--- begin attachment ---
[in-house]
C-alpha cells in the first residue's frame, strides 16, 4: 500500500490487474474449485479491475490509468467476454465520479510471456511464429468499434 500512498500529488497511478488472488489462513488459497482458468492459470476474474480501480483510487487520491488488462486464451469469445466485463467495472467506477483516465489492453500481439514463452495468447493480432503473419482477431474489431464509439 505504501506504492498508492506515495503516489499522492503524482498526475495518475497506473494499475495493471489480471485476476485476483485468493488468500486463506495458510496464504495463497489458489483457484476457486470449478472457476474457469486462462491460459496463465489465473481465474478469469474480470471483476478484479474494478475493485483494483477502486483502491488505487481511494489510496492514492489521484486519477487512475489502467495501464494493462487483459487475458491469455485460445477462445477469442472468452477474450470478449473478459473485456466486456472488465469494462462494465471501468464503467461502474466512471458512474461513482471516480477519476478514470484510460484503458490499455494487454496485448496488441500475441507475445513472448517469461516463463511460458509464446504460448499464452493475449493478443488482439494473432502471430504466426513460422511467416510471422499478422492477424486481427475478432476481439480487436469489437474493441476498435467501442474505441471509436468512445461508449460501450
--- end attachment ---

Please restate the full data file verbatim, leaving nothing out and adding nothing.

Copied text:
[in-house]
C-alpha cells in the first residue's frame, strides 16, 4: 500500500490487474474449485479491475490509468467476454465520479510471456511464429468499434 500512498500529488497511478488472488489462513488459497482458468492459470476474474480501480483510487487520491488488462486464451469469445466485463467495472467506477483516465489492453500481439514463452495468447493480432503473419482477431474489431464509439 505504501506504492498508492506515495503516489499522492503524482498526475495518475497506473494499475495493471489480471485476476485476483485468493488468500486463506495458510496464504495463497489458489483457484476457486470449478472457476474457469486462462491460459496463465489465473481465474478469469474480470471483476478484479474494478475493485483494483477502486483502491488505487481511494489510496492514492489521484486519477487512475489502467495501464494493462487483459487475458491469455485460445477462445477469442472468452477474450470478449473478459473485456466486456472488465469494462462494465471501468464503467461502474466512471458512474461513482471516480477519476478514470484510460484503458490499455494487454496485448496488441500475441507475445513472448517469461516463463511460458509464446504460448499464452493475449493478443488482439494473432502471430504466426513460422511467416510471422499478422492477424486481427475478432476481439480487436469489437474493441476498435467501442474505441471509436468512445461508449460501450